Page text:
On the Sunday (Nov 30), having decided to go for a final swim, Conor persuaded me that we should head for San Pedro rather than Caye Caulker. San Pedro is the main tourist resort in Belize, on Ambergris Caye, a peninsula hanging down from the Yucatan. I had been determined that it was too touristy, aznd expensive, and just not worth going to. Some of the other interns had said it was better than Caye Caulker because it was bigger, and that there was more going on. (I interpreted that as meaning more tourist attractions, and had been adamant that it was not the place for us.)

Anyway, on our last Sunday I gave in, and instead of alighting at Caye Caulker, we went on a wee bit further. San Pedro is a tourist resort on the eastern side of a pendulous promontory off the end of the Mexican Yucatan.  It is one of the main places that tourists head for, and was indeed a larger, more ‘with it’ version of Caye Caulker. I have to admit that it wasn’t as bad as I feared, and I began to understand what one of the interns said – there was more to do. One eco village overlooking the ocean and reef (one of the attractions is that the barrier reef is closer to the main land here in San Pedro than anywhere else along its length – gradually moving more to the east) had a substantial wooden jetty from which we could swim. It ended up being quite the best swim I had had in the whole six months – perfect for our last week end! We then found some good jazz being played on the beach beside a bar, and enjoyed the ambience enormously!

As the Caye Caulker Water Taxi firm sped us homeward, a perfect orange disc was setting slowly on the horizon, symbolising the end of our stay.

Monday was full of domesticity, various bits and pieces in preparation for our return. Tuesday, our last day, was all ours, and we had decided to have a last walk in the jungle. We caught an early bus to the edge of Belmopan, to Guanecasta National Park. It was on Roaring Creek, which we had been reading about in a novel set in Belize in the mid 1800s, and wanted to make its acquaintance. We quickly realised why it was called Roaring Creek. Walking round to a spot above the creek, near to where it flows into the Belize River, and ideal for observing birds, we could see the grey silt marks of the recent floods at least 30 feet up from the water level. The gorge is relatively narrow – perhaps 35 feet wide – and was obviously channelling a vast amount of water. The walk around the park was lovely, and with great excitement I could hear both a parrot and a motmot near the Belize River – but I was still no good lookin’! When we got back to the rangers’ office, they asked us what we had seen, and to write it in their log book. The guinea pig-like animal is a paca, and very common in Guanecasta. When I tried to copy the bird sounds I had heard, they told us very authoritatively that yes that was both a motmot and a green parakeet! Even more frustratingly, they said 2 motmots had been on a branch outside the rangers’ office, their tails ticking like a pendulum clock, about 4pm the previous evening. Oh well, near is closer than far away.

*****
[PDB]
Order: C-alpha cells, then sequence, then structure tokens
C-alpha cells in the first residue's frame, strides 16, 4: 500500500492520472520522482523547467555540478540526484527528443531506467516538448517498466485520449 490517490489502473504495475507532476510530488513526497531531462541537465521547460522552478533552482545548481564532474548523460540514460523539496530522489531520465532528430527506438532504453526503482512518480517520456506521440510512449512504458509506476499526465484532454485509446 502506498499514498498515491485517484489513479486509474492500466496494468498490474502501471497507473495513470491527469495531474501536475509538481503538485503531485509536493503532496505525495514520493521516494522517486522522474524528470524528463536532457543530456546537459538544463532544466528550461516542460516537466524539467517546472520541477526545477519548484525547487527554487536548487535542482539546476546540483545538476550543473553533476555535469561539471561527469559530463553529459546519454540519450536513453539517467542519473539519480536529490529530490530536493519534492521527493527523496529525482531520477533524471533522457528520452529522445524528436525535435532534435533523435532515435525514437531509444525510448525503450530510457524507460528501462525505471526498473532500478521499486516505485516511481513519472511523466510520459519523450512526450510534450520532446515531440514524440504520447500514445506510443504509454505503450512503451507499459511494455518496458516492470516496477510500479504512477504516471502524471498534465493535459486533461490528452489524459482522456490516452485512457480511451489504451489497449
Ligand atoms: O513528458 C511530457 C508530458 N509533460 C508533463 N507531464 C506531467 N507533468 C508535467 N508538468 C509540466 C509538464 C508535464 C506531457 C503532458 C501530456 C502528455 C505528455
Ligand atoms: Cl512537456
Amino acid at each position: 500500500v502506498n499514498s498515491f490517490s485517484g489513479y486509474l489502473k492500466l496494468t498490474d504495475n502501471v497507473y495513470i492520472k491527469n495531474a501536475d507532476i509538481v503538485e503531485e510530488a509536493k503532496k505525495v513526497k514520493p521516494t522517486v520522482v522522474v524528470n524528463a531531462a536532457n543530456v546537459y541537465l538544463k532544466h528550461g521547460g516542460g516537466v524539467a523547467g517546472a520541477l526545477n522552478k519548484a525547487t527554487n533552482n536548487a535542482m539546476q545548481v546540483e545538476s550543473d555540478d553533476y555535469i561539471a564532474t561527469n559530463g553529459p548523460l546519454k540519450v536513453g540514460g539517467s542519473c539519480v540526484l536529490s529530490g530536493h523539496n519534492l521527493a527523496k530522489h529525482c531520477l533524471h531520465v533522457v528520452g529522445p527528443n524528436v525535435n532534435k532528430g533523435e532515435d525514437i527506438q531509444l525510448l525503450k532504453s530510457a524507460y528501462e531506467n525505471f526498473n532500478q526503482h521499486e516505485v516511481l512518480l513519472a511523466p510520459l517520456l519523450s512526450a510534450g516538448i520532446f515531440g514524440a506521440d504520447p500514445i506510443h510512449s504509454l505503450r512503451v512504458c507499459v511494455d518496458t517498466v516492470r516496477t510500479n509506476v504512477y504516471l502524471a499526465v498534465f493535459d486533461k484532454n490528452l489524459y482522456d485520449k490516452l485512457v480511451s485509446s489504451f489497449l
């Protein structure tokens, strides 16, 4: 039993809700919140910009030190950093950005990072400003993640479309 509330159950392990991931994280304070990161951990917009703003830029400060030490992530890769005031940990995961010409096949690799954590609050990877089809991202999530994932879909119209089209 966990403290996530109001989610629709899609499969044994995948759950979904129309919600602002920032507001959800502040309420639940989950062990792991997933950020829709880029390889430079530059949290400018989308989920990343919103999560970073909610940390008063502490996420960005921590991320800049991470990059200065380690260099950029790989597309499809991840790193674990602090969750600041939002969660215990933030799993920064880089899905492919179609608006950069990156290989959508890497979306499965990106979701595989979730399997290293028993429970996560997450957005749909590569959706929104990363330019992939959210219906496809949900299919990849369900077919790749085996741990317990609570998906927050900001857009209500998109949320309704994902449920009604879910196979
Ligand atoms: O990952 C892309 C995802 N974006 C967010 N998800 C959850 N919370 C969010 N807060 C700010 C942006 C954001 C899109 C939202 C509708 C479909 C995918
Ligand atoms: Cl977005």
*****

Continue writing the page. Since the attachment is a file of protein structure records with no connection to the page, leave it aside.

Being a lovely day, we did our usual return walk along the bus route until we felt ready to catch the bus back to BC. And lovely it was – warm sun, not too hot, very little traffic, another vermilion flycatcher accompanying us much as it had done in Crooked Tree on the start of our epic.

And thus we ended our journey. Lunch, packing, cleaning the apartment, handing some bits and pieces on (having a card stolen but fortunately realising it and able to stop it before any money was taken) purchasing some last minute Christmas books for grandchildren, and meeting up with the other volunteers and interns for a final drink at the Radisson.

Our journey in Belize was over. A beautiful country, interesting people, difficult politics, and a young country in many ways. Many thanks to all who made it possible. Our odyssey was over, and we were grateful for the opportunity.

Goodbye Hummingbird Highway

On Saturday (November 29) we decided to make the most of the perfect walking weather, and catch a bus up to the Blue Hole – one of our first ever jaunts – have a swim and walk till we tired, and catch the bus home again. And who knows, we may even see a motmot. Setting off good and early, we suddenly realised that in no way could we walk without our hats because it was heating up, and that we had left them at the Radisson. I don’t think we have spoken much about that, but the Radisson is the better of the two main tourist hotels here, and has a particular table on a verandah overlooking the Gulf of Mexico, a few huge royal palms blowing in the wind like shamans’ headdresses, which Conor and I might stop in at after a day’s training or whatever. The staff are congenial and always welcome us (most of their customers are transient tourists or businessmen) and since our apartment offers no opportunity to savour the balmy cool evenings, it has become a favourite of ours. On Friday afternoon there had been a big rally and march about domestic violence and HIV/AIDS with local politicians, dignitaries and school children which had been organised by the Women’s Dept. It finished about 6pm a few yards away from the Radisson, so we popped in for a beer before making our way homewards. It had been a hot afternoon – cooler now – so we both had had our hats with us, and duly left them beside the table.